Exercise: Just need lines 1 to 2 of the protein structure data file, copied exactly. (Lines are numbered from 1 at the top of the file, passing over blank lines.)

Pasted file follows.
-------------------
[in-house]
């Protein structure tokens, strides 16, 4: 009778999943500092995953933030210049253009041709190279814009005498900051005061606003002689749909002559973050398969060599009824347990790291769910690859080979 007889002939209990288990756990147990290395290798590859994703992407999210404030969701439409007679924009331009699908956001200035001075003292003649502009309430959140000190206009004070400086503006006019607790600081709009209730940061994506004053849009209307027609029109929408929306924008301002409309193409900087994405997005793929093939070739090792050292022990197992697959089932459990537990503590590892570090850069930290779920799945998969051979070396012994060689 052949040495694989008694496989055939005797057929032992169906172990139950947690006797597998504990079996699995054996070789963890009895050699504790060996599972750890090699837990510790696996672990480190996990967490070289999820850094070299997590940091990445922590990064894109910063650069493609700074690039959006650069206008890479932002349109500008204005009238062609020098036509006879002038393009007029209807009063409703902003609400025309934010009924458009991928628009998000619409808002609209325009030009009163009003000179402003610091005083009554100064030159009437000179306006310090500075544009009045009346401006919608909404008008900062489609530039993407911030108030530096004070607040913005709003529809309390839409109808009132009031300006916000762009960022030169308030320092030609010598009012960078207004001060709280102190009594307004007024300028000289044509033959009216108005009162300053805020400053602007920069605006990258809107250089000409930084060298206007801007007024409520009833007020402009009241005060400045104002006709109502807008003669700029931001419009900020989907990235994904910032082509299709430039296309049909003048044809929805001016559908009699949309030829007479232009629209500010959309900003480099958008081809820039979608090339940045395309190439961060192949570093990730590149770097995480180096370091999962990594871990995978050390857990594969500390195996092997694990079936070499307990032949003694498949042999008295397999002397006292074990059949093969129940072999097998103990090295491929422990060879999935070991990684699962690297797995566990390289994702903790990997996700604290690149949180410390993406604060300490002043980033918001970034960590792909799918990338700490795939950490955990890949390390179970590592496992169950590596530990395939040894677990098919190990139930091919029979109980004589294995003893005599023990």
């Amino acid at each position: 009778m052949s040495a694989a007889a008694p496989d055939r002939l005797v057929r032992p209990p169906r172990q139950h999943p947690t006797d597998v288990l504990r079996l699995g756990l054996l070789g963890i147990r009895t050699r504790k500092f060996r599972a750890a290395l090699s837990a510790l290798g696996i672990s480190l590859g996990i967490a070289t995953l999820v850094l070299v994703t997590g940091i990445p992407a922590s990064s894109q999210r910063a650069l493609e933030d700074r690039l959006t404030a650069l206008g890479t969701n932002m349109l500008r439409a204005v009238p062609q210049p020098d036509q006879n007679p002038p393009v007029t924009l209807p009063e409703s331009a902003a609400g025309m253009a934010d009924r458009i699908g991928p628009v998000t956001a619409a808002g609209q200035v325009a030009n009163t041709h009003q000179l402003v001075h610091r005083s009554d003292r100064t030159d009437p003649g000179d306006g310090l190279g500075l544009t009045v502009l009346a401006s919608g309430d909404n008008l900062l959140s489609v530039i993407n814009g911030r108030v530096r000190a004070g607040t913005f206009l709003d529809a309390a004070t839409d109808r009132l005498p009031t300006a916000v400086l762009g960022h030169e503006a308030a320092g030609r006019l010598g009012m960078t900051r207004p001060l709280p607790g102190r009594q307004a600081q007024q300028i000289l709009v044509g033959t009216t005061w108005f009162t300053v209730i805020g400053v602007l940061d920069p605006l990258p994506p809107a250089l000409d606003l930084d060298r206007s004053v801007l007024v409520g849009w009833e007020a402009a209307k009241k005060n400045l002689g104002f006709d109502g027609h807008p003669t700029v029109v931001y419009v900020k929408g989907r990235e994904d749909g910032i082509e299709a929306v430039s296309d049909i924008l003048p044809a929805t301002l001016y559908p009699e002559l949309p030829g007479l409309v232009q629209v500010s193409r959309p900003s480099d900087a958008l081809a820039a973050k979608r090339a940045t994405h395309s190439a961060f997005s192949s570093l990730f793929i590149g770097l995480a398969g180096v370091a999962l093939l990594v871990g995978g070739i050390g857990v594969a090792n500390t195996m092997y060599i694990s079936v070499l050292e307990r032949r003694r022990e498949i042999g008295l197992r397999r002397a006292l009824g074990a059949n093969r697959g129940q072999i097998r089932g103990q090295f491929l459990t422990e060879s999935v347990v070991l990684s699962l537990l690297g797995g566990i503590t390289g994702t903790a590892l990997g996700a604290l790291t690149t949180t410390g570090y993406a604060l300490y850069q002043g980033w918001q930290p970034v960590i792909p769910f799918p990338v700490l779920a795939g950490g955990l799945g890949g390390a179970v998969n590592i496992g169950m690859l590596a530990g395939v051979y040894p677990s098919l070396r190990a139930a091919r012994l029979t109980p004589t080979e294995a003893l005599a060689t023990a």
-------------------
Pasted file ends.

[in-house]
């Protein structure tokens, strides 16, 4: 009778999943500092995953933030210049253009041709190279814009005498900051005061606003002689749909002559973050398969060599009824347990790291769910690859080979 007889002939209990288990756990147990290395290798590859994703992407999210404030969701439409007679924009331009699908956001200035001075003292003649502009309430959140000190206009004070400086503006006019607790600081709009209730940061994506004053849009209307027609029109929408929306924008301002409309193409900087994405997005793929093939070739090792050292022990197992697959089932459990537990503590590892570090850069930290779920799945998969051979070396012994060689 052949040495694989008694496989055939005797057929032992169906172990139950947690006797597998504990079996699995054996070789963890009895050699504790060996599972750890090699837990510790696996672990480190996990967490070289999820850094070299997590940091990445922590990064894109910063650069493609700074690039959006650069206008890479932002349109500008204005009238062609020098036509006879002038393009007029209807009063409703902003609400025309934010009924458009991928628009998000619409808002609209325009030009009163009003000179402003610091005083009554100064030159009437000179306006310090500075544009009045009346401006919608909404008008900062489609530039993407911030108030530096004070607040913005709003529809309390839409109808009132009031300006916000762009960022030169308030320092030609010598009012960078207004001060709280102190009594307004007024300028000289044509033959009216108005009162300053805020400053602007920069605006990258809107250089000409930084060298206007801007007024409520009833007020402009009241005060400045104002006709109502807008003669700029931001419009900020989907990235994904910032082509299709430039296309049909003048044809929805001016559908009699949309030829007479232009629209500010959309900003480099958008081809820039979608090339940045395309190439961060192949570093990730590149770097995480180096370091999962990594871990995978050390857990594969500390195996092997694990079936070499307990032949003694498949042999008295397999002397006292074990059949093969129940072999097998103990090295491929422990060879999935070991990684699962690297797995566990390289994702903790990997996700604290690149949180410390993406604060300490002043980033918001970034960590792909799918990338700490795939950490955990890949390390179970590592496992169950590596530990395939040894677990098919190990139930091919029979109980004589294995003893005599023990």